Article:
The find is one of the rarest treasures of the second century AD, found in Israel.
In Jerusalem, at the foot of the Temple Mount, archaeologists have discovered a rare bronze coin.
Archaeologists date this discovery to 132 AD (almost 1900 years ago), when there was an uprising of the Jews of Roman Judea against the Roman Empire under the leadership of Simon Bar Kokhba.
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On one side of the ancient coin, there is an image of a bunch of grapes and the inscription: The Second Year of Israel’s Freedom. On the reverse side there is a palm tree and an inscription: Jerusalem.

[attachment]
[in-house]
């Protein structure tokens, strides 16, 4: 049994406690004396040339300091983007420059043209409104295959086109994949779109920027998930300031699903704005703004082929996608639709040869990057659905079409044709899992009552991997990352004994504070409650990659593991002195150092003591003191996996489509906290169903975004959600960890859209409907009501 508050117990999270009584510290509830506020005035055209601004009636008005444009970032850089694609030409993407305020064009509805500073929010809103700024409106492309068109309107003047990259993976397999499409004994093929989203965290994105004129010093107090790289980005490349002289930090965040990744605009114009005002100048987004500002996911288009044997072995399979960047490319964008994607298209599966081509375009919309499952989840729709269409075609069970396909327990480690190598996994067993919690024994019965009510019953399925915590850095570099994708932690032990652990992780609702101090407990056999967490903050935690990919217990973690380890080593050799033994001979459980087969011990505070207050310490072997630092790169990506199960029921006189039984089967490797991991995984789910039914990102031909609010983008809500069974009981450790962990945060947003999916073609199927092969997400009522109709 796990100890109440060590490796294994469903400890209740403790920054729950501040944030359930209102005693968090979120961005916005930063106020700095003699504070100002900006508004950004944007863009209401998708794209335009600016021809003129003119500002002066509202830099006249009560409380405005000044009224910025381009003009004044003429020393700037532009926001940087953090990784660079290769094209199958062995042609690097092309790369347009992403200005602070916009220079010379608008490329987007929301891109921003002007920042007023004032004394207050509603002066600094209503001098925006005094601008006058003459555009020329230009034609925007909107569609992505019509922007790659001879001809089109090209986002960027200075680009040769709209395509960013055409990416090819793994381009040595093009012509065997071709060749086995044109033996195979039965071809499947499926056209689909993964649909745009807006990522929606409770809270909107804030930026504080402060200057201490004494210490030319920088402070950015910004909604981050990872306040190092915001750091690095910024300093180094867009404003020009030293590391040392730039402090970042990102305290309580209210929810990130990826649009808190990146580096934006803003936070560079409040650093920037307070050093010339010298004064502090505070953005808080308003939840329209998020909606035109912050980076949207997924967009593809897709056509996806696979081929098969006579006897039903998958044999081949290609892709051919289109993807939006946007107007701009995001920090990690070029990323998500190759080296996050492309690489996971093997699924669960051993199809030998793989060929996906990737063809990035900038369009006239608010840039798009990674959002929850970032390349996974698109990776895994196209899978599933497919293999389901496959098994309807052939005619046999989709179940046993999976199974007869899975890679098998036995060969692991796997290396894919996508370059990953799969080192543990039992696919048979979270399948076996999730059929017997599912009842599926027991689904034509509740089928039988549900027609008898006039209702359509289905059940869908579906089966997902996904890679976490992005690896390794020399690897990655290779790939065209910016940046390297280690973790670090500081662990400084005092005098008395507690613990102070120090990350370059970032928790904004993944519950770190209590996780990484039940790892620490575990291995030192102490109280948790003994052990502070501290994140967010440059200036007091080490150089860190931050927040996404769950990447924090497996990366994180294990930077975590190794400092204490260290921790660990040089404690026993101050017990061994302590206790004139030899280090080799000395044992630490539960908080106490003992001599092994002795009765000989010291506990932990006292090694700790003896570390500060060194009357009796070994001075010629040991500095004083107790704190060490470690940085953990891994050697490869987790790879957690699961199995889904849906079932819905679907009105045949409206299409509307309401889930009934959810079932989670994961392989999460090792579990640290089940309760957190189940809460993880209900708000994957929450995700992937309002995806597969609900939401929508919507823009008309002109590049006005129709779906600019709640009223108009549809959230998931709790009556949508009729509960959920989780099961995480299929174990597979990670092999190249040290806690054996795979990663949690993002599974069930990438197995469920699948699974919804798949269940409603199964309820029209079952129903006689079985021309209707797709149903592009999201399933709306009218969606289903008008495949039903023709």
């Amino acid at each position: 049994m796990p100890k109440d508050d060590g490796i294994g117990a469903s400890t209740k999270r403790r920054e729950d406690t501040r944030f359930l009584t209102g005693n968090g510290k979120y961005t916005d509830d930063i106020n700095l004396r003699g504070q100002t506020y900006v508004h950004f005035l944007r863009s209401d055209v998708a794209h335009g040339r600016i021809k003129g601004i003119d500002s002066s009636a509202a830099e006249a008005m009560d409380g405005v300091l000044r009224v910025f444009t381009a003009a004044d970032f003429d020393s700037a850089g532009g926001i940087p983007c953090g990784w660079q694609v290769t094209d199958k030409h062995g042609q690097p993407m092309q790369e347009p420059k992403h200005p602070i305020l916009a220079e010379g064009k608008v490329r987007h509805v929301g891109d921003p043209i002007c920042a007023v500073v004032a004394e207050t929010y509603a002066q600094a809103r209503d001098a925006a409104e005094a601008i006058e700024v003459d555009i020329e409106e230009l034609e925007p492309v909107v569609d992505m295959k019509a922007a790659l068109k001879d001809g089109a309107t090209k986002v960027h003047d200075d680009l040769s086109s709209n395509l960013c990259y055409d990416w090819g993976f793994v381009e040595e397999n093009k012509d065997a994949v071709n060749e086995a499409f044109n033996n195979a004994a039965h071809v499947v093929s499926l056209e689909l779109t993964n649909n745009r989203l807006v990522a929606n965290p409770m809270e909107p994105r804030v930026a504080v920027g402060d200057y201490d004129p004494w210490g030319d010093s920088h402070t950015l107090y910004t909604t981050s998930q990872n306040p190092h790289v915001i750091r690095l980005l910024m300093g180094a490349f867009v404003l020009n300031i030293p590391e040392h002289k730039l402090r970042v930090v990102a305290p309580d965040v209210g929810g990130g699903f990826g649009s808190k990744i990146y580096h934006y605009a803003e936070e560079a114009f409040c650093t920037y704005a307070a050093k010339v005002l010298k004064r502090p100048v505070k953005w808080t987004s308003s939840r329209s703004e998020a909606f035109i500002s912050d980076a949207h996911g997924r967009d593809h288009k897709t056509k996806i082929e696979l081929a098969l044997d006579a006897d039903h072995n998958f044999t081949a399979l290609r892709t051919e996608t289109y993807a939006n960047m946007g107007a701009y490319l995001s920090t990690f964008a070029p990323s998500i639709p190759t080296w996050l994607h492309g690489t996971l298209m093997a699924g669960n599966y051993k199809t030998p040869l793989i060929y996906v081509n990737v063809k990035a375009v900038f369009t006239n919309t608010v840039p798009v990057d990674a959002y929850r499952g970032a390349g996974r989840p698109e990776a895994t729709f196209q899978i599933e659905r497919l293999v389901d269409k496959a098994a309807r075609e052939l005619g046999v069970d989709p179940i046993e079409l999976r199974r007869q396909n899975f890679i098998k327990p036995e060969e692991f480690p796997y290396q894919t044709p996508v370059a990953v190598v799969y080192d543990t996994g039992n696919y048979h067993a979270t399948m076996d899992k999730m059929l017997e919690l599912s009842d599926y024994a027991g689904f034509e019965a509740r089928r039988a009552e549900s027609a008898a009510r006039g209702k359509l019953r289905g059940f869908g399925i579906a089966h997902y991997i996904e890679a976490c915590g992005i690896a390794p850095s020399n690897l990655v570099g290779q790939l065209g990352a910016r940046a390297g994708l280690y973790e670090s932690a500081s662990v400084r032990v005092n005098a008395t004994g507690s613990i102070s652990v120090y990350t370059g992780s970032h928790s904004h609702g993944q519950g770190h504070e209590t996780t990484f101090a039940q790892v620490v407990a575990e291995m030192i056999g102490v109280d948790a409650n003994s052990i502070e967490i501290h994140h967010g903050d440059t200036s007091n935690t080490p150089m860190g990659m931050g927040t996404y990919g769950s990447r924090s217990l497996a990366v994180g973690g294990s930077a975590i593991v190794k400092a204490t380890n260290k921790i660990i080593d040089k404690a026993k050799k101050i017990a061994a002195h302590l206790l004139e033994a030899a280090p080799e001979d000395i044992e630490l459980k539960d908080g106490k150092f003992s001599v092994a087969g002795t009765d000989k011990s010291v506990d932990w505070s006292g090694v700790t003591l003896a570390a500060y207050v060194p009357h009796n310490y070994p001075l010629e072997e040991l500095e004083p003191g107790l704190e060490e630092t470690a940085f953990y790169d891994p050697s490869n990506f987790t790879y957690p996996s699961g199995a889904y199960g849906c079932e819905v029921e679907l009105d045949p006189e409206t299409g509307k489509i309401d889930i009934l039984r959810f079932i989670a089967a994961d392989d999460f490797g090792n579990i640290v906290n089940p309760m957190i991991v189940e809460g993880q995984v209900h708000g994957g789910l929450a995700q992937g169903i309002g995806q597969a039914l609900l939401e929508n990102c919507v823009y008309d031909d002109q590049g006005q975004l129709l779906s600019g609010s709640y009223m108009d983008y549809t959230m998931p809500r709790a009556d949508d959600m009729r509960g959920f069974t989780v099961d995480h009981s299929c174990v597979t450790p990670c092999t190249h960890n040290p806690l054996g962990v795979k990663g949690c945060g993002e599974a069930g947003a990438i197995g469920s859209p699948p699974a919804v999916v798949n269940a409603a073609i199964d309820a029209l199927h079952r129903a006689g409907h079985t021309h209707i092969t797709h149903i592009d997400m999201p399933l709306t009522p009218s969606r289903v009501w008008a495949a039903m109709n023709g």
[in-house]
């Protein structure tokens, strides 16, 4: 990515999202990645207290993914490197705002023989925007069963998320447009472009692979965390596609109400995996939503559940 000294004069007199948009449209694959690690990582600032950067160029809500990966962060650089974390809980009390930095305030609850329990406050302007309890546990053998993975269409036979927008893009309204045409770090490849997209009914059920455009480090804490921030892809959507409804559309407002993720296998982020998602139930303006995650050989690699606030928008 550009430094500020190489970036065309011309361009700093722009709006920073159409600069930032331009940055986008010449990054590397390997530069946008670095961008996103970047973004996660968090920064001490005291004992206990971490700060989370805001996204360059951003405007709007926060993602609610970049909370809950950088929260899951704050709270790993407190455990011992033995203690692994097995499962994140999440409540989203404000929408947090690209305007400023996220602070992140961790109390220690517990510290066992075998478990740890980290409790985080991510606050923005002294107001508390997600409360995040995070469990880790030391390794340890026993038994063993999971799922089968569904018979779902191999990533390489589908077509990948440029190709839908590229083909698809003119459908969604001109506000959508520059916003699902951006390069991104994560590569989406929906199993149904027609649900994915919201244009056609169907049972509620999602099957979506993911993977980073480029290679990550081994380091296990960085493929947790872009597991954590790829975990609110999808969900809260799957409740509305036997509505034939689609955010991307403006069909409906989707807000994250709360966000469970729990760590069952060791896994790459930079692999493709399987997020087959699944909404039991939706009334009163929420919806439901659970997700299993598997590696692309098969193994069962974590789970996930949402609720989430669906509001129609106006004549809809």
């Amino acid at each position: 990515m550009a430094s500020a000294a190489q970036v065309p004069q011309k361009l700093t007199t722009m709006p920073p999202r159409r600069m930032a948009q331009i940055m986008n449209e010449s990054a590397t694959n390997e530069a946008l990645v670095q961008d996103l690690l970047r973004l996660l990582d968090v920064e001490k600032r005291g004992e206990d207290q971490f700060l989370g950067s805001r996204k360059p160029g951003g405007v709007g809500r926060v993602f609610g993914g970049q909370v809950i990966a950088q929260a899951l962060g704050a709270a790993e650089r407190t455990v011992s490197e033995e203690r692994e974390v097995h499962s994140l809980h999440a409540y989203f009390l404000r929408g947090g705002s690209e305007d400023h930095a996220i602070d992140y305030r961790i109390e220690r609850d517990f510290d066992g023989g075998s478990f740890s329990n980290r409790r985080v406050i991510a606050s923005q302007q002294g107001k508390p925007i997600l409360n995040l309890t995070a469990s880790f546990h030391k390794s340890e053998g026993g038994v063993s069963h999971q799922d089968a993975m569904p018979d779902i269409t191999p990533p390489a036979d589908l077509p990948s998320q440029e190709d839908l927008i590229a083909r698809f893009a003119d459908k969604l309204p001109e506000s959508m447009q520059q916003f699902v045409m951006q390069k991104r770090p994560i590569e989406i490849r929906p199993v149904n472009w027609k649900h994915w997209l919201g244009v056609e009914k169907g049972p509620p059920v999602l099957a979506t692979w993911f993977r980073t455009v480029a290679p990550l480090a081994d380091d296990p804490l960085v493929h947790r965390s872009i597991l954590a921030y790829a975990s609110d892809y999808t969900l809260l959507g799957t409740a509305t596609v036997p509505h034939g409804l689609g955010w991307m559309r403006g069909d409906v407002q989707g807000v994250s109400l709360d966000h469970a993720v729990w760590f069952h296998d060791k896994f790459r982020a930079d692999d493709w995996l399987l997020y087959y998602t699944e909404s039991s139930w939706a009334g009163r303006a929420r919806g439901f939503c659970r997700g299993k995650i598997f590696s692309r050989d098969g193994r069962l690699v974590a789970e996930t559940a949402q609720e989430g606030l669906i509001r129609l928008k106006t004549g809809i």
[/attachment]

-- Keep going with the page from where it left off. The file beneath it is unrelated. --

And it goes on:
According to archaeologists at the Israel Antiquities Authority (IAA), this is truly an exceptional discovery. Of the 22,000 coins found in Jerusalem, only four were dated by the conflict. However, no coins with the name of the city have ever been found in Jerusalem.
According to IAA archaeologists, Moran Hagbi and Dr. Joe Uziel, the coins were probably brought to Jerusalem by 10th Legion Roman legionnaires, who were involved in suppressing the revolt.
“One of the questions that we ask ourselves is how this coin found its way to Jerusalem because we know today that the rebels did not conquer Jerusalem. The camp of the 10th Legion was located within the Old City of Jerusalem and some say it was located south of the Temple Mount,” said Hagbi.
Scholars have suggested that the Roman legionaries collected Jewish coins as souvenirs.